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Fair Trade: Uplifting the producers at the heart of our products

Fair Trade: Uplifting the producers at the heart of our products

The making of skincare, and just every other product, requires ingredients or parts. Some of these are created in laboratories while others are supplied by farms and small-scale producers. It is these people – a crucial link in the production chain – whose plight we recognise on 14 May: World Fair Trade Day.

World Fair Trade Day is a global event with the aim of drawing attention to the contributions made by and the issues, both social and environmental, facing small-scale producers. Being part of the Fair Trade movement is about envisioning and working towards a fairer world where trade is able to support, rather than exploit, them and their families to cultivate sustainable and healthy communities.

What is Fair Trade?

Fairtrade, the organisation, was formed in the 1980s as a response to the struggles facing Mexican Coffee farmers. Today, they have over 1.9 million workers in their network. Fairtrade provides them with better access to markets, up-to-date insights on pricing and quality as well as knowledge around sustainable practices.

Before the establishment of this global organisation, many corporations would – and plenty still do – acquire what they need through exploitative means. This can be direct, such as underpaying workers, or more indirect, such as being ignorant as to the conditions under which their ingredient or item is harvested or produced. As a result, many farming communities and producers the world over are suffering.

Some of the persistent issues facing farmers and workers in Africa are poverty, gender inequality and child labour. According to the International Fund for Agricultural Development (IFAD), economic growth from the agricultural sector is 11 times more effective than any other at reducing extreme poverty in Southern Africa. It also employs 70% of the population. Despite this, many small-scale farmers live below the poverty line. An estimated 72.1 million children across the continent are forced to work to support their families. Another major concern is the effects of global warming. Rural farmers are at the forefront of the climate crisis and the rising temperatures and changing weather patterns impact agricultural productivity, affecting their income and food availability.

Being a Fair Trade brand means wanting to tackle, rather than contribute to, these issues. According to Fairtrade Africa, efforts are being made by the organisation and others to provide support to small agricultural communities. Farmers are being given the training to understand climate change and how to adapt their methods accordingly.

In order to improve the livelihood of workers, they are paid a Fairtrade minimum price and receive premiums. These premiums can be used on things such as building wells and hospitals, changing to organic farming or investing in better equipment. This empowers communities by allowing them to make decisions based on their current needs and future development.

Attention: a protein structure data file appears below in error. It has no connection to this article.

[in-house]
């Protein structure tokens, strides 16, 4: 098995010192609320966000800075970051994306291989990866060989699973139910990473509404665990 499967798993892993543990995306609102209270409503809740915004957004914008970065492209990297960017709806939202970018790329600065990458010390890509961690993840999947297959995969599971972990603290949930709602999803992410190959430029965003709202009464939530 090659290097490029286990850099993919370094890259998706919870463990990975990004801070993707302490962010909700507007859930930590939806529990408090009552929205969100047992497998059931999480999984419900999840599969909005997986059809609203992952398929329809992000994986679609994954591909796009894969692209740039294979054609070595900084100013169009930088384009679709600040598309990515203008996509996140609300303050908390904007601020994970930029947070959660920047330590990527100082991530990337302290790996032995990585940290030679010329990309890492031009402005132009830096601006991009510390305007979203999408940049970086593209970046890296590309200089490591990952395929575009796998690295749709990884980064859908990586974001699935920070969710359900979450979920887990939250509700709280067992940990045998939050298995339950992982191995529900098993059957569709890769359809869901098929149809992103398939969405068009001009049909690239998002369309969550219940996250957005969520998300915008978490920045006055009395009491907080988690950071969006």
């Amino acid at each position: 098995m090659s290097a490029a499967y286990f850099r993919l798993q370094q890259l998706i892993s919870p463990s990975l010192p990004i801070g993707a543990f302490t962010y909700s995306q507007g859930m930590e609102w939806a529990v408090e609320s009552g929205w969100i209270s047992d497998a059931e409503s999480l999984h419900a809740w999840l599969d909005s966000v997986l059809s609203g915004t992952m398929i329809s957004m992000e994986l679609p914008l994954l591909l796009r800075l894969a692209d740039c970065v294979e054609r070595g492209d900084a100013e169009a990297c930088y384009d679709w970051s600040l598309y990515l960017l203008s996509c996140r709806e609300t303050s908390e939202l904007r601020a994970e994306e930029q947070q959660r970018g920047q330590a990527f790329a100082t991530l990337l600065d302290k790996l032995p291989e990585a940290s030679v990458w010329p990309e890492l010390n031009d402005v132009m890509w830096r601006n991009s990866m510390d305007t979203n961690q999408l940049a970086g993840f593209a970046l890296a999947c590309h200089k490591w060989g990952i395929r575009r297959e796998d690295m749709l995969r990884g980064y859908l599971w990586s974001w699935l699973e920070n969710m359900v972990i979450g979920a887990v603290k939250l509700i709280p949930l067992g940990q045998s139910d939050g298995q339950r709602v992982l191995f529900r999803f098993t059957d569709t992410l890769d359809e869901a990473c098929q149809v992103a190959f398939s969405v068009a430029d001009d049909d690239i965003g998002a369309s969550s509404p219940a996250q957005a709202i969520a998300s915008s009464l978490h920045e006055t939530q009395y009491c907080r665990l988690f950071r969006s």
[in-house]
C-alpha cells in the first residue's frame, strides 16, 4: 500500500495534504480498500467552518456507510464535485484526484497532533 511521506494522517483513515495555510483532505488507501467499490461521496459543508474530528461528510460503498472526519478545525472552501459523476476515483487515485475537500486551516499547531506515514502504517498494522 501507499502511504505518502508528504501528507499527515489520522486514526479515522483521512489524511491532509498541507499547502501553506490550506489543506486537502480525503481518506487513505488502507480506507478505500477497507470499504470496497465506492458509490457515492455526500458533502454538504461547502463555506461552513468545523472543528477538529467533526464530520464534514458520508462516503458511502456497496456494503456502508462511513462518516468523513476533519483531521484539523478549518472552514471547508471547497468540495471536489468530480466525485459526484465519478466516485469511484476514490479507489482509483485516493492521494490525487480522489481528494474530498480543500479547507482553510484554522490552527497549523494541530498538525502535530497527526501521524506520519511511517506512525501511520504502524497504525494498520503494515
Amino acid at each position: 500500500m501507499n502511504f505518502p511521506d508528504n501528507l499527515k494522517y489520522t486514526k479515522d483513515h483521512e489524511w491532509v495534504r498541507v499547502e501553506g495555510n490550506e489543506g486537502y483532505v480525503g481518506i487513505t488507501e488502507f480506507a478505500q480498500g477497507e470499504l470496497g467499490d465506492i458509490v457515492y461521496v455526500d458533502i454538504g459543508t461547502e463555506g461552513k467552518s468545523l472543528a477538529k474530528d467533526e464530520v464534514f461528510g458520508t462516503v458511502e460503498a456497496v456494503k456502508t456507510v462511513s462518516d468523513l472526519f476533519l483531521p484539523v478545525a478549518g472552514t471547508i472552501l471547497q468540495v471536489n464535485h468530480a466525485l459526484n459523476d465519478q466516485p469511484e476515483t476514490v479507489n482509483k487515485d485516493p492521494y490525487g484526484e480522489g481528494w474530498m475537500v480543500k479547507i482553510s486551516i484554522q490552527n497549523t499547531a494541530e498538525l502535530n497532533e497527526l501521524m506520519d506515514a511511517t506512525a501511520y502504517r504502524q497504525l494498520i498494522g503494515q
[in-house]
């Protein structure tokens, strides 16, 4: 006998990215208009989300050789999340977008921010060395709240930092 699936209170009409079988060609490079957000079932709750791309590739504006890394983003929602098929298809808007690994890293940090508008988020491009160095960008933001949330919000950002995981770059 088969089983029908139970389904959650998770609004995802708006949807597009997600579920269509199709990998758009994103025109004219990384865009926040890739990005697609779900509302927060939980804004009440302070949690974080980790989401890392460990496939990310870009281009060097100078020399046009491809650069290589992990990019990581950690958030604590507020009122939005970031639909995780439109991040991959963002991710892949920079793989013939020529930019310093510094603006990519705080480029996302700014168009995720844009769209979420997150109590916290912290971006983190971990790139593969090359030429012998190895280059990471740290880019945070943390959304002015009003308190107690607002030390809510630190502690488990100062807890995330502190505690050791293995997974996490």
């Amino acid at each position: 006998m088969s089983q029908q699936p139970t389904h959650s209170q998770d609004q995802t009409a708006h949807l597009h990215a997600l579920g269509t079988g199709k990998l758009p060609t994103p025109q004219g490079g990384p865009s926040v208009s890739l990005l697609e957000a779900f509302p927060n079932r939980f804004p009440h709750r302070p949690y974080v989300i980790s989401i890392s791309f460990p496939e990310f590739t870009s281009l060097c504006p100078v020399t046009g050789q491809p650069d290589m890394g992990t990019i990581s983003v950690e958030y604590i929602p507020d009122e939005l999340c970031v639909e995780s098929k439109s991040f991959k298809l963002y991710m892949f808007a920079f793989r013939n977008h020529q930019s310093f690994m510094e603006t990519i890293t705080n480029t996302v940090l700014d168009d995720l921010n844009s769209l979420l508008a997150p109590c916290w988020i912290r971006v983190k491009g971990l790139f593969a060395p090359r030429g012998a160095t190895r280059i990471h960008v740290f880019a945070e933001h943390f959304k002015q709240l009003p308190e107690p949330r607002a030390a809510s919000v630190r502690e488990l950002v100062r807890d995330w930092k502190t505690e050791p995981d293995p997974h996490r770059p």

Charity VS Fair Trade: What’s the difference?

Not to be confused with giving back or charitable donations, which are great but often unsustainable, Fair Trade is about uplifting economically disadvantaged workers through upskilling and supporting them. It is a much more hands-on approach. It’s crucial that people are able to take ownership of their lives and the prosperity of future generations by creating sustainable economic opportunities and creating social value to improve livelihood. Fair Trade is about empowerment through long-lasting, respectful trade practices and not just generosity. This is something we live by at Terres d’Afrique.

Is Fair Trade certification necessary?

World Fair Trade Day was established by the Fairtrade Foundation to showcase their efforts in the movement and to increase public awareness of the issues facing crucial links in the value chain. There is no doubt that this organisation does incredible work throughout Africa and the globe to ensure fairer, more sustainable trade and practices for those who need it most. The iconic logo also quickly conveys a brand’s values to increasingly conscious consumers.

Terres d’Afrique, however, is not Fairtrade certified because of the heavy cost of certification that contribute to the overhead of the Fairtrade Foundation. We are, however, a member of Phytotrade Africa. They are an organisation with a focus on conserving biodiversity and creating economic value through the sustainable trade of indigenous African plants. Phytotrade Africa is a member of the Fairtrade Foundation and uses the same Fair Trade charter to select its members. We play our role by choosing our suppliers very carefully to ensure that farmers are paid a fair price at market value or above, that no child labour is involved in the harvesting of our ingredients and that workers are being treated fairly and respectfully. We are transparent about our supply chain and pride ourselves in contributing to the upliftment of rural communities in Africa and the empowerment of women harvesters.

To ease the load of rural female farmers in Limpopo, 1% of all sales go to the Baobab Foundation. This non-profit supports various projects in baobab harvesting communities, including the planting of baobab trees and environmental education. In the Dambale Village that provides us with baobab for our skincare, they are building a pre-school.

We believe that the fruit of the land should be shared with the world while giving back to and supporting the people who live on it.